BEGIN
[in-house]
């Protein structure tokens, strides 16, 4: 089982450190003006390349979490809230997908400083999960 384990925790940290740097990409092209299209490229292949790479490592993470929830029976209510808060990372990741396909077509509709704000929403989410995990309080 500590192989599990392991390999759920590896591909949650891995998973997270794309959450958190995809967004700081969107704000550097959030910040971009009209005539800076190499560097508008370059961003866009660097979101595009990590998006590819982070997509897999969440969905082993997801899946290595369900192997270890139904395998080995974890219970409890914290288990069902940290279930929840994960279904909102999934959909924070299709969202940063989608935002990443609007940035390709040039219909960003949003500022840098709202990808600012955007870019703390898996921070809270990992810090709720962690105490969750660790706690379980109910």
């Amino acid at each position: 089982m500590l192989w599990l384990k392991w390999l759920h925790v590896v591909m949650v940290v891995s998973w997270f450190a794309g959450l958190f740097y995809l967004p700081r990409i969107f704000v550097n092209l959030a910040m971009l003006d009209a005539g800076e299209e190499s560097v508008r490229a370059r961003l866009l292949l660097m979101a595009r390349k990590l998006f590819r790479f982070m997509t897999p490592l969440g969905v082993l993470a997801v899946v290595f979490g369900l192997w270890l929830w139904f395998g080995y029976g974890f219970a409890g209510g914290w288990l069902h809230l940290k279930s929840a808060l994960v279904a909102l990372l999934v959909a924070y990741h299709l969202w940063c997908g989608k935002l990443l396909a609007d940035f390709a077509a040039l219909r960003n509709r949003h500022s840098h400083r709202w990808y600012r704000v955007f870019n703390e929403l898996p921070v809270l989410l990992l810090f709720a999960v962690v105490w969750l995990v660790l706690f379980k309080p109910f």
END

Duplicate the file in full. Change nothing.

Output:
[in-house]
């Protein structure tokens, strides 16, 4: 089982450190003006390349979490809230997908400083999960 384990925790940290740097990409092209299209490229292949790479490592993470929830029976209510808060990372990741396909077509509709704000929403989410995990309080 500590192989599990392991390999759920590896591909949650891995998973997270794309959450958190995809967004700081969107704000550097959030910040971009009209005539800076190499560097508008370059961003866009660097979101595009990590998006590819982070997509897999969440969905082993997801899946290595369900192997270890139904395998080995974890219970409890914290288990069902940290279930929840994960279904909102999934959909924070299709969202940063989608935002990443609007940035390709040039219909960003949003500022840098709202990808600012955007870019703390898996921070809270990992810090709720962690105490969750660790706690379980109910």
């Amino acid at each position: 089982m500590l192989w599990l384990k392991w390999l759920h925790v590896v591909m949650v940290v891995s998973w997270f450190a794309g959450l958190f740097y995809l967004p700081r990409i969107f704000v550097n092209l959030a910040m971009l003006d009209a005539g800076e299209e190499s560097v508008r490229a370059r961003l866009l292949l660097m979101a595009r390349k990590l998006f590819r790479f982070m997509t897999p490592l969440g969905v082993l993470a997801v899946v290595f979490g369900l192997w270890l929830w139904f395998g080995y029976g974890f219970a409890g209510g914290w288990l069902h809230l940290k279930s929840a808060l994960v279904a909102l990372l999934v959909a924070y990741h299709l969202w940063c997908g989608k935002l990443l396909a609007d940035f390709a077509a040039l219909r960003n509709r949003h500022s840098h400083r709202w990808y600012r704000v955007f870019n703390e929403l898996p921070v809270l989410l990992l810090f709720a999960v962690v105490w969750l995990v660790l706690f379980k309080p109910f």